Family History

Bernadine Coles Gines, 1926-2015

The first African-American woman to become a certified public accountant in the state of New York has passed way in  Queens.  Bernadine Coles Gines, 88 years old, was a native of Charlottesville, Virginia. Earning a Bachelor of Science degree in Business Administration from Virginia State  University, Mrs Gines graduated first in her class. Mrs Gines  went to New York City  in …Continue reading →


Year Nine: Life Support

THIS LITTLE BLOG OF MINE . . . This week marks the ninth anniversary of GeneaBlogie. The blog and its author have been through a lot over the last nine years, as has the  blogosphere itself. Nine years is a lifetime in social media or technology. There are platforms that did not even exist nine years ago when this blog …Continue reading →


A Bit About the Bayou City: Houston, Texas

This isn’t a full-blown essay about Houston . . .but the city has come to mind several times over the past few weeks.  And that gave me an insight into genealogical research. Houston is home to the Lyndon B. Johnson Space Center (“Mission Control”) and the renowned M.D. Anderson Cancer Center, and The University of Texas Health Science Center At …Continue reading →


Women’s History Month: Oveta Culp Hobby

“Journalist, Business Leader, Public Servant”   Oveta Culp Hobby (1905-1995) was one of most recognized women of the 1940s through the 1980s. Born in 1905 in Killeen, Bell County, Texas, by the age of 25 she had earned a law degree and was both the Assistant City Attorney in Houston and the parliamentarian of the  Texas House of Representatives. But …Continue reading →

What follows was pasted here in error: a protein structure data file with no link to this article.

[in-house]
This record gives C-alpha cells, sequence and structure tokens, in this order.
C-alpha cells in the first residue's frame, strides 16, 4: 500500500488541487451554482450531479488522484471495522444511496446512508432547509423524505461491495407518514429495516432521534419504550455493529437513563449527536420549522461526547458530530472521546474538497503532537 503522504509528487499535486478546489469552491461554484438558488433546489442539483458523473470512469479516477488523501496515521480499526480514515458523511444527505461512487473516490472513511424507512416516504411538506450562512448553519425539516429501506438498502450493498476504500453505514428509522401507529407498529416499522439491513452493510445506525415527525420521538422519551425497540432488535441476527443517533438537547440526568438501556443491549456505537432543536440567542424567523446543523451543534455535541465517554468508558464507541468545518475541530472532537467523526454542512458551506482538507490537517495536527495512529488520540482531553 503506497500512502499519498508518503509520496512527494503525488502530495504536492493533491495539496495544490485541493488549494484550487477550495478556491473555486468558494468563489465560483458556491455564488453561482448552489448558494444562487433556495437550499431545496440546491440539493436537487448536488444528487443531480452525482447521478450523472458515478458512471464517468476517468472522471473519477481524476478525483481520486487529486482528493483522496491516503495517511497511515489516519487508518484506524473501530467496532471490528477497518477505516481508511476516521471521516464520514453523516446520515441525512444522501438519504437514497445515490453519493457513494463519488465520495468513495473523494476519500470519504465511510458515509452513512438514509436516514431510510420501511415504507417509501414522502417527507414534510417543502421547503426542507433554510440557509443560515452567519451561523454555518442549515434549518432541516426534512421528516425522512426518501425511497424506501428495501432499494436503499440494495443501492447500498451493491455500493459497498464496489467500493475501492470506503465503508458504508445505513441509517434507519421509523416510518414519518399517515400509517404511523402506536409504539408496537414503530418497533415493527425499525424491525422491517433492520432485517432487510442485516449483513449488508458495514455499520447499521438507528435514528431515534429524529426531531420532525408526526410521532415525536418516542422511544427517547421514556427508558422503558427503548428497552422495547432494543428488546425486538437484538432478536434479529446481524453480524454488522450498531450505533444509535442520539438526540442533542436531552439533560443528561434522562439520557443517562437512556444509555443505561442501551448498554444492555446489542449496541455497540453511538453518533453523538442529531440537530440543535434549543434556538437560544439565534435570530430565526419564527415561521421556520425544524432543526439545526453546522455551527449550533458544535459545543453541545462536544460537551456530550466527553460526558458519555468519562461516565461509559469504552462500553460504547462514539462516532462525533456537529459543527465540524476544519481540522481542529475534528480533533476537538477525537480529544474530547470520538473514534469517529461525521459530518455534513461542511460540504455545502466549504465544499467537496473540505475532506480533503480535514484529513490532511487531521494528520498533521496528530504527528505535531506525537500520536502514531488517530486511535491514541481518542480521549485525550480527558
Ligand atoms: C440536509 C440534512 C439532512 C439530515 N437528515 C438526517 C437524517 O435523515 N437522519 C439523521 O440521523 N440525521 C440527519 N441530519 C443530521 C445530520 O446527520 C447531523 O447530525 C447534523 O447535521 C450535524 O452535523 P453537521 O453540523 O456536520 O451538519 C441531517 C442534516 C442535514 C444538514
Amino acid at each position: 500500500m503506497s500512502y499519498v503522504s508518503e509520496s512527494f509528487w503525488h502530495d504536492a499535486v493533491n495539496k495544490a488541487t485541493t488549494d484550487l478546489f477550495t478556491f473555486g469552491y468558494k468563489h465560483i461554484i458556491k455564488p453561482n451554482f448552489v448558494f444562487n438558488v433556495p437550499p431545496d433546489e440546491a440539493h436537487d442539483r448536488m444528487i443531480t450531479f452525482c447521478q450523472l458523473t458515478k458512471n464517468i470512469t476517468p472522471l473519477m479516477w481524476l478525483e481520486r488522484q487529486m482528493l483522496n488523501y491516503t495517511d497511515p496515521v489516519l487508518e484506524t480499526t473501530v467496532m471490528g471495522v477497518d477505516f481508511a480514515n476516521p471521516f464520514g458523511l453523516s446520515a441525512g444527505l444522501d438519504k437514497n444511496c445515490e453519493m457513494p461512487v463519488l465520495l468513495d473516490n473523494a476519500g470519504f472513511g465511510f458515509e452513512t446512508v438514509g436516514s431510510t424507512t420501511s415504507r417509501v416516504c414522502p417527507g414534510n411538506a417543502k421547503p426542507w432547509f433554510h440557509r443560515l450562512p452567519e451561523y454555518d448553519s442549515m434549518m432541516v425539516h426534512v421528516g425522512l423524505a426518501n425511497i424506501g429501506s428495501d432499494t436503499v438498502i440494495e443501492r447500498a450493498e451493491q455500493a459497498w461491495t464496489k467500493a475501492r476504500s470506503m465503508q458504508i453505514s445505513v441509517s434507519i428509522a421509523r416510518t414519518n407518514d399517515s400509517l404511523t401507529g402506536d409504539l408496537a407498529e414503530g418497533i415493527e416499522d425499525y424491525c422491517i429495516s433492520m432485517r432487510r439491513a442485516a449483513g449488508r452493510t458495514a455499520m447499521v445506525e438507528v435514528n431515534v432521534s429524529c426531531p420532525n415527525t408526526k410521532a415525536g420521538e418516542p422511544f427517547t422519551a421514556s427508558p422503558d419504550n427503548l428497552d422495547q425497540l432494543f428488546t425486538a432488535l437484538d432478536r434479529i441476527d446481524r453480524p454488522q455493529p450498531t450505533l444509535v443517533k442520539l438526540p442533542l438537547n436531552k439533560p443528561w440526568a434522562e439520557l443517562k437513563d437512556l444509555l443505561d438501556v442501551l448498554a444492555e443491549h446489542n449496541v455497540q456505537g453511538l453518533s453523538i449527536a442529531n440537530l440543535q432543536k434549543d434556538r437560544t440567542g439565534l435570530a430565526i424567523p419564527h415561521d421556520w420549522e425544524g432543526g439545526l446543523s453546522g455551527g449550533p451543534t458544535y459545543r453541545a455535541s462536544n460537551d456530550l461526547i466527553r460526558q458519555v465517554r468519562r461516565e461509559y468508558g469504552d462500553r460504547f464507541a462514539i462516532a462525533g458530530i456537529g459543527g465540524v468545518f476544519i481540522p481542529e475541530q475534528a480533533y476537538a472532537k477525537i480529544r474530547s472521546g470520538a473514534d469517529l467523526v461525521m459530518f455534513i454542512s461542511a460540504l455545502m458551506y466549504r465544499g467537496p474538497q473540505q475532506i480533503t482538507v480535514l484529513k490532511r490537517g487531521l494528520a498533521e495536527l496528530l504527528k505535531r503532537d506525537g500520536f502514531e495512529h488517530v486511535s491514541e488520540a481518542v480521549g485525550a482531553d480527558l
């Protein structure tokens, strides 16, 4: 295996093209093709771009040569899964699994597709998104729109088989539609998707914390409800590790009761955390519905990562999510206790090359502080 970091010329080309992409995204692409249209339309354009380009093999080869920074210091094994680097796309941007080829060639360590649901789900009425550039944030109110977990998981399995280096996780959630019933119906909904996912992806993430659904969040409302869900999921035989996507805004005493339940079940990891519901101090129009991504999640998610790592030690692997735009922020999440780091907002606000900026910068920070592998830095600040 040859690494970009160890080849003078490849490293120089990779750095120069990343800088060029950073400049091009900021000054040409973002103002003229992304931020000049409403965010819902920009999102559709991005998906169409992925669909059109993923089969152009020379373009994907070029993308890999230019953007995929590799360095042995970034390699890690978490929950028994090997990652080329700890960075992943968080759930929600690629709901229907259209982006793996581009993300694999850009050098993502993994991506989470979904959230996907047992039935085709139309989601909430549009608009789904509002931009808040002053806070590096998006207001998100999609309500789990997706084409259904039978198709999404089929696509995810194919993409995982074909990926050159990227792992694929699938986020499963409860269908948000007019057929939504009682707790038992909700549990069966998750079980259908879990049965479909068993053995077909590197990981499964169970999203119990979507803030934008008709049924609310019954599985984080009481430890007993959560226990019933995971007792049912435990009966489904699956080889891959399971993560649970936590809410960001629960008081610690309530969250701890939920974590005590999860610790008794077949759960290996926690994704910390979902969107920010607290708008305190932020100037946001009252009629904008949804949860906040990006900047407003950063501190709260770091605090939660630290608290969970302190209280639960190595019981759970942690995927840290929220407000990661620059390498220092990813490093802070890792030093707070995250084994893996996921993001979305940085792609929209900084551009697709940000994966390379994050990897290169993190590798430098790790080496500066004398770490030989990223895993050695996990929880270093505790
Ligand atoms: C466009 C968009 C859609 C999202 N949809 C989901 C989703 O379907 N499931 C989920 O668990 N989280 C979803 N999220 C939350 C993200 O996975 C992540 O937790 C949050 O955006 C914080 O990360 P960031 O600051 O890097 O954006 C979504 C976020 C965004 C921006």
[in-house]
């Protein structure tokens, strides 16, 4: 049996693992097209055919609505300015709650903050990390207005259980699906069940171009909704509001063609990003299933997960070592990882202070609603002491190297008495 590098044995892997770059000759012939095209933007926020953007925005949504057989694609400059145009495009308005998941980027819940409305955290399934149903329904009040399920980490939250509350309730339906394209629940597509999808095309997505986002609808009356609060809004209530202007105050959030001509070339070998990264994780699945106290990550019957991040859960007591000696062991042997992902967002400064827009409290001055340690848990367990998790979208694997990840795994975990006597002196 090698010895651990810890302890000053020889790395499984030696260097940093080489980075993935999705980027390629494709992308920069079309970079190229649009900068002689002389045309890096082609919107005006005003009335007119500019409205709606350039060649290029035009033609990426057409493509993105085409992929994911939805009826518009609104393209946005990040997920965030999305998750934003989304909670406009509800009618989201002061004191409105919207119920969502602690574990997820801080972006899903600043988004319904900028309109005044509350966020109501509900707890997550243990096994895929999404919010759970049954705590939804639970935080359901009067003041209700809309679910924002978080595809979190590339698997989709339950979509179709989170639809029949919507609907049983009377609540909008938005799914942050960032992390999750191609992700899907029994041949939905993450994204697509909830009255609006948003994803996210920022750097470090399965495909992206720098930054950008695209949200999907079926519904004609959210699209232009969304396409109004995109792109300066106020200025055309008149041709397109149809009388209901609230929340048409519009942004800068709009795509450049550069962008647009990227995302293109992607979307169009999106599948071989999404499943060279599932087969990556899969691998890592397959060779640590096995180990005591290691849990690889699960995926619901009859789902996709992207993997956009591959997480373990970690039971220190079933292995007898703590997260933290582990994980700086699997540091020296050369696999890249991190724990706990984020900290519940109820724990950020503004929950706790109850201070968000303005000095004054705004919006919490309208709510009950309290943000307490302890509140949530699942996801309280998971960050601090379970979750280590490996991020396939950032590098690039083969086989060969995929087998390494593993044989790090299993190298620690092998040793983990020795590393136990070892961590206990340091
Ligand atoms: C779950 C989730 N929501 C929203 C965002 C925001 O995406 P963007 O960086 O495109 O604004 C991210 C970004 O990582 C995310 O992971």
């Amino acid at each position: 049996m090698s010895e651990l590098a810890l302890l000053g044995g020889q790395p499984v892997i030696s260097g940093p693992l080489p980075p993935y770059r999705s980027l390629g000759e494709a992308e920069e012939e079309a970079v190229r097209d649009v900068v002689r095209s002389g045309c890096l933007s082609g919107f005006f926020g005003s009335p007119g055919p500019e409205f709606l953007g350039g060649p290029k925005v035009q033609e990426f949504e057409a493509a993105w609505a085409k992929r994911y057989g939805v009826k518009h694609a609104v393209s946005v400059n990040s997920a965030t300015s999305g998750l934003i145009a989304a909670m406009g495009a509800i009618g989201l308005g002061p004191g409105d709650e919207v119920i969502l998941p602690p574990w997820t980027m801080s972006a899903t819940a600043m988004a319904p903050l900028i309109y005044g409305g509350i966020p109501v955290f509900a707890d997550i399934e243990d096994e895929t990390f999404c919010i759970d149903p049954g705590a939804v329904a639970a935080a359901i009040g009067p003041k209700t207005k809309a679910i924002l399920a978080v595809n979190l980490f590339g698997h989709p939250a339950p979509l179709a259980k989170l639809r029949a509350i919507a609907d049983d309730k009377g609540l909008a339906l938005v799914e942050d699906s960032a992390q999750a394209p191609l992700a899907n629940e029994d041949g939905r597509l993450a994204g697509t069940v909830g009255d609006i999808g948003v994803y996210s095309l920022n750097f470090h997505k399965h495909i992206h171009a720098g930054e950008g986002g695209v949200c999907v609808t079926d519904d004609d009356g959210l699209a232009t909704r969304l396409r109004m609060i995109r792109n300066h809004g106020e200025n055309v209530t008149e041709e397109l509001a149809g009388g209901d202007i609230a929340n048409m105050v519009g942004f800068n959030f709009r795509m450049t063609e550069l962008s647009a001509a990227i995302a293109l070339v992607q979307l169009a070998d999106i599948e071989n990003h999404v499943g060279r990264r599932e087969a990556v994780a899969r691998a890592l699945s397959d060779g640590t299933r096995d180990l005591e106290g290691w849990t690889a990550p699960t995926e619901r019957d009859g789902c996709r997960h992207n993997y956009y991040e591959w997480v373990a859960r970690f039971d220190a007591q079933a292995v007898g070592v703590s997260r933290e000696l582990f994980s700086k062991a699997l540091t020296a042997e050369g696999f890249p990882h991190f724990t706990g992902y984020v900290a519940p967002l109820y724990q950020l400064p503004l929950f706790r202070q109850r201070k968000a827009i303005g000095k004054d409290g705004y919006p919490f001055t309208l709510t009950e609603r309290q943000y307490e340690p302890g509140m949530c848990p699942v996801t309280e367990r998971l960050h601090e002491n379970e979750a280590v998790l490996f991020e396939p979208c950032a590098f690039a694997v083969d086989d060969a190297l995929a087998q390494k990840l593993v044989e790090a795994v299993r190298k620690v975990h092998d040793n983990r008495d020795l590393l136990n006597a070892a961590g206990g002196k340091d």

Women’s History Month: The “Six-Triple-Eight” WWII Battalion

One thing a deployed soldier, sailor, marine, or airman looks forward to is “mail call.” Receiving letters from home is the biggest morale booster known to military men and women.  Before World War II, mail was mostly handled on an individual basis.  But the two-theater Second Great War brought mobilization on a scale never before seen. And “mail call” became …Continue reading →


Wednesday’s Why?

Q:  Why does continue to list the last known residence from the SSDI as the place of death? A: I don’t know.


Catholics, Mormons, and Genealogy

There’s an old joke that goes something like this: Papal Aide: Holy Father there is exciting news. Some of it’s good but some of it’s bad. Pope:Okay, give me the good news first. Aide: The Savior has returned to Earth! He’s on the telephone asking for you! Pope: What could possibly be the bad news then? Aide: He’s calling from …Continue reading →


Genealogical Reconnaisance in Central Texas

Last month,  being Family History Month, seemed like a good time to head for the ancestral homelands in central Texas.  The fact that I was speaking at an American Bar Association thingie in Austin was completely coincidental. Longtime readers of this journal (if there are any out there!) will recall that in 1884, my great-great-grandmother and her son Otis went …Continue reading →


November is National Black Catholic History Month in the USA

And so it is.   I will be posting relevant matter here and over at The Catholic Gene.  These won’t be the same;  each site will have a different post. Black Catholics make up just 3% of the Catholic population in the United States. So why a Black Catholic History Month? Because Black Catholics make up just 3% of the Catholic …Continue reading →


William Edward Gines II (1953-2012)

My cousin, William Edward Gines II, passed away on October 12, 2012. He had heart disease. Generally known as “Eddie” or “William Edward,” he was named after our grandfather, William Edward Gines (1898-1955), who was also called “Eddie.”  His father was Alfred Eugene Gines (1930-2011) and his mother was Ida Mae Johnson, who survives him. Among his survivors are his …Continue reading →

September 2015
« Jan